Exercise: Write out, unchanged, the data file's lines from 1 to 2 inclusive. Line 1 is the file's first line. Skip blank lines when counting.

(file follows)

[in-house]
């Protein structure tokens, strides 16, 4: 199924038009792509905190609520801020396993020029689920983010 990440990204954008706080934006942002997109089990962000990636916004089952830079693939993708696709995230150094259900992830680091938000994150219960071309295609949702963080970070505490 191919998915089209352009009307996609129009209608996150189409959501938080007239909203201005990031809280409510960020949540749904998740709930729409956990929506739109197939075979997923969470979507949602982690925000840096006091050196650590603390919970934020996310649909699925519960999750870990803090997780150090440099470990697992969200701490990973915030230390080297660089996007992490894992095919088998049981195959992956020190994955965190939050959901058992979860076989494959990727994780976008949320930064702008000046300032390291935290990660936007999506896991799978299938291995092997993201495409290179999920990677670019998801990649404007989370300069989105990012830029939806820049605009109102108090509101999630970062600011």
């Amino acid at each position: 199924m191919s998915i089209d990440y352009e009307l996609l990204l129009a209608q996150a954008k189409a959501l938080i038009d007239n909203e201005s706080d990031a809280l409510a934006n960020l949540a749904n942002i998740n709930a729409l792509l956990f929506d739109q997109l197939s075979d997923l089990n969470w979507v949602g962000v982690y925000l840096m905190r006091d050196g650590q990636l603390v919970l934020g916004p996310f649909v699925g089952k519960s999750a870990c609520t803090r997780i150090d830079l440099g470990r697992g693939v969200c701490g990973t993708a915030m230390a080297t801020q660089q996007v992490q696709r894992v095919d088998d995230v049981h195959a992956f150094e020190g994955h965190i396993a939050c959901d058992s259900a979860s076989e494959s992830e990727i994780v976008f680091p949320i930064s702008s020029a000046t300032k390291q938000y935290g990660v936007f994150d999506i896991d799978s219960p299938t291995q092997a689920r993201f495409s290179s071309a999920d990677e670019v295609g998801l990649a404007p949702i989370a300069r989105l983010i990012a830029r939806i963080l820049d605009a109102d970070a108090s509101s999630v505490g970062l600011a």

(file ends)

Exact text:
[in-house]
């Protein structure tokens, strides 16, 4: 199924038009792509905190609520801020396993020029689920983010 990440990204954008706080934006942002997109089990962000990636916004089952830079693939993708696709995230150094259900992830680091938000994150219960071309295609949702963080970070505490 191919998915089209352009009307996609129009209608996150189409959501938080007239909203201005990031809280409510960020949540749904998740709930729409956990929506739109197939075979997923969470979507949602982690925000840096006091050196650590603390919970934020996310649909699925519960999750870990803090997780150090440099470990697992969200701490990973915030230390080297660089996007992490894992095919088998049981195959992956020190994955965190939050959901058992979860076989494959990727994780976008949320930064702008000046300032390291935290990660936007999506896991799978299938291995092997993201495409290179999920990677670019998801990649404007989370300069989105990012830029939806820049605009109102108090509101999630970062600011």